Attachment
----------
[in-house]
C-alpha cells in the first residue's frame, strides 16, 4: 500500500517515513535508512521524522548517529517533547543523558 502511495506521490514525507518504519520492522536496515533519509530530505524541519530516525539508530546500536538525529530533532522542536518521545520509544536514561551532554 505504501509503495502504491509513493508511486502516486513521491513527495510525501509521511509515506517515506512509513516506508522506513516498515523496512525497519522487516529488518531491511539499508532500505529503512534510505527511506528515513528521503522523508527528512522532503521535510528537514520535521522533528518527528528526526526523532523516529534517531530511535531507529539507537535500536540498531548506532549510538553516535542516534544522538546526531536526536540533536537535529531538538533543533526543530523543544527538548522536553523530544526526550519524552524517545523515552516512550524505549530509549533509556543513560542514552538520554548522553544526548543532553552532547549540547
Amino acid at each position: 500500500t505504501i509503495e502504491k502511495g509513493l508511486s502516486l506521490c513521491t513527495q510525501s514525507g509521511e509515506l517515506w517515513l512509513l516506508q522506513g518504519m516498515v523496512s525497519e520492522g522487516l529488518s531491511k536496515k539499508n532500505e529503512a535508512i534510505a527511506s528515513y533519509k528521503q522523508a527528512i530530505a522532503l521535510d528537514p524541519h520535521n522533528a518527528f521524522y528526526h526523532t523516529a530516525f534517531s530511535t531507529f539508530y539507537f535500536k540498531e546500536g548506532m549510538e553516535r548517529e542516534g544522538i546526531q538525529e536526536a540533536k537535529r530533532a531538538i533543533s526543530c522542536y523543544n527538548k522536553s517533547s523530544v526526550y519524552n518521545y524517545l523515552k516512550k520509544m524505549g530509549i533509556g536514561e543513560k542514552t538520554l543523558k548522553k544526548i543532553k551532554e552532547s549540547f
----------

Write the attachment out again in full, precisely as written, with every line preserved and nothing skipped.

[in-house]
C-alpha cells in the first residue's frame, strides 16, 4: 500500500517515513535508512521524522548517529517533547543523558 502511495506521490514525507518504519520492522536496515533519509530530505524541519530516525539508530546500536538525529530533532522542536518521545520509544536514561551532554 505504501509503495502504491509513493508511486502516486513521491513527495510525501509521511509515506517515506512509513516506508522506513516498515523496512525497519522487516529488518531491511539499508532500505529503512534510505527511506528515513528521503522523508527528512522532503521535510528537514520535521522533528518527528528526526526523532523516529534517531530511535531507529539507537535500536540498531548506532549510538553516535542516534544522538546526531536526536540533536537535529531538538533543533526543530523543544527538548522536553523530544526526550519524552524517545523515552516512550524505549530509549533509556543513560542514552538520554548522553544526548543532553552532547549540547
Amino acid at each position: 500500500t505504501i509503495e502504491k502511495g509513493l508511486s502516486l506521490c513521491t513527495q510525501s514525507g509521511e509515506l517515506w517515513l512509513l516506508q522506513g518504519m516498515v523496512s525497519e520492522g522487516l529488518s531491511k536496515k539499508n532500505e529503512a535508512i534510505a527511506s528515513y533519509k528521503q522523508a527528512i530530505a522532503l521535510d528537514p524541519h520535521n522533528a518527528f521524522y528526526h526523532t523516529a530516525f534517531s530511535t531507529f539508530y539507537f535500536k540498531e546500536g548506532m549510538e553516535r548517529e542516534g544522538i546526531q538525529e536526536a540533536k537535529r530533532a531538538i533543533s526543530c522542536y523543544n527538548k522536553s517533547s523530544v526526550y519524552n518521545y524517545l523515552k516512550k520509544m524505549g530509549i533509556g536514561e543513560k542514552t538520554l543523558k548522553k544526548i543532553k551532554e552532547s549540547f